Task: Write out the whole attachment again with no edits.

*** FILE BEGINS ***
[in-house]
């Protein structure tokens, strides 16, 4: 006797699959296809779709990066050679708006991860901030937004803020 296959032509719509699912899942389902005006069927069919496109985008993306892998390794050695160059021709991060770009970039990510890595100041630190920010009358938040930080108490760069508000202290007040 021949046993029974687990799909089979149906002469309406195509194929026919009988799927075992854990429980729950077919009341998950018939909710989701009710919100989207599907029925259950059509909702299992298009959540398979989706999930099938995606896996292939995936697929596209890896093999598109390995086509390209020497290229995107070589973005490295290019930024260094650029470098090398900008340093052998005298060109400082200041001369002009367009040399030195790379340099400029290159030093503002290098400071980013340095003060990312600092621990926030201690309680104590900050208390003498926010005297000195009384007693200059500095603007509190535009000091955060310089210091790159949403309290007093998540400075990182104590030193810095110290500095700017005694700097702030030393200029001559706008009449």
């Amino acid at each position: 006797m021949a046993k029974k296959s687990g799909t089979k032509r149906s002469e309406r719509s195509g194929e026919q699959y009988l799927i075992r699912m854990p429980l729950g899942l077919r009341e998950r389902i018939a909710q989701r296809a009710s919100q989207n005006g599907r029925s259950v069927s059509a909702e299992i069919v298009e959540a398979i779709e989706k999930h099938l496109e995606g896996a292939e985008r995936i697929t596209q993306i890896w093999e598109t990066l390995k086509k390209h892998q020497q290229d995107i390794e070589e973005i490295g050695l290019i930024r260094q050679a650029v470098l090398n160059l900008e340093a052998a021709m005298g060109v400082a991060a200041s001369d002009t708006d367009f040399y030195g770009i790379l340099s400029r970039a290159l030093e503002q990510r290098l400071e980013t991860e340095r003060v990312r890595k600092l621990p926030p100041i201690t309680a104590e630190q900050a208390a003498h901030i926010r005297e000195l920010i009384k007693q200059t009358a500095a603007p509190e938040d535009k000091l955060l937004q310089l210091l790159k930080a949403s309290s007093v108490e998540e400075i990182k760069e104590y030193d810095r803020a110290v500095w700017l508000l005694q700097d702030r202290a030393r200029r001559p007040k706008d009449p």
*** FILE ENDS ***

[in-house]
């Protein structure tokens, strides 16, 4: 006797699959296809779709990066050679708006991860901030937004803020 296959032509719509699912899942389902005006069927069919496109985008993306892998390794050695160059021709991060770009970039990510890595100041630190920010009358938040930080108490760069508000202290007040 021949046993029974687990799909089979149906002469309406195509194929026919009988799927075992854990429980729950077919009341998950018939909710989701009710919100989207599907029925259950059509909702299992298009959540398979989706999930099938995606896996292939995936697929596209890896093999598109390995086509390209020497290229995107070589973005490295290019930024260094650029470098090398900008340093052998005298060109400082200041001369002009367009040399030195790379340099400029290159030093503002290098400071980013340095003060990312600092621990926030201690309680104590900050208390003498926010005297000195009384007693200059500095603007509190535009000091955060310089210091790159949403309290007093998540400075990182104590030193810095110290500095700017005694700097702030030393200029001559706008009449």
């Amino acid at each position: 006797m021949a046993k029974k296959s687990g799909t089979k032509r149906s002469e309406r719509s195509g194929e026919q699959y009988l799927i075992r699912m854990p429980l729950g899942l077919r009341e998950r389902i018939a909710q989701r296809a009710s919100q989207n005006g599907r029925s259950v069927s059509a909702e299992i069919v298009e959540a398979i779709e989706k999930h099938l496109e995606g896996a292939e985008r995936i697929t596209q993306i890896w093999e598109t990066l390995k086509k390209h892998q020497q290229d995107i390794e070589e973005i490295g050695l290019i930024r260094q050679a650029v470098l090398n160059l900008e340093a052998a021709m005298g060109v400082a991060a200041s001369d002009t708006d367009f040399y030195g770009i790379l340099s400029r970039a290159l030093e503002q990510r290098l400071e980013t991860e340095r003060v990312r890595k600092l621990p926030p100041i201690t309680a104590e630190q900050a208390a003498h901030i926010r005297e000195l920010i009384k007693q200059t009358a500095a603007p509190e938040d535009k000091l955060l937004q310089l210091l790159k930080a949403s309290s007093v108490e998540e400075i990182k760069e104590y030193d810095r803020a110290v500095w700017l508000l005694q700097d702030r202290a030393r200029r001559p007040k706008d009449p």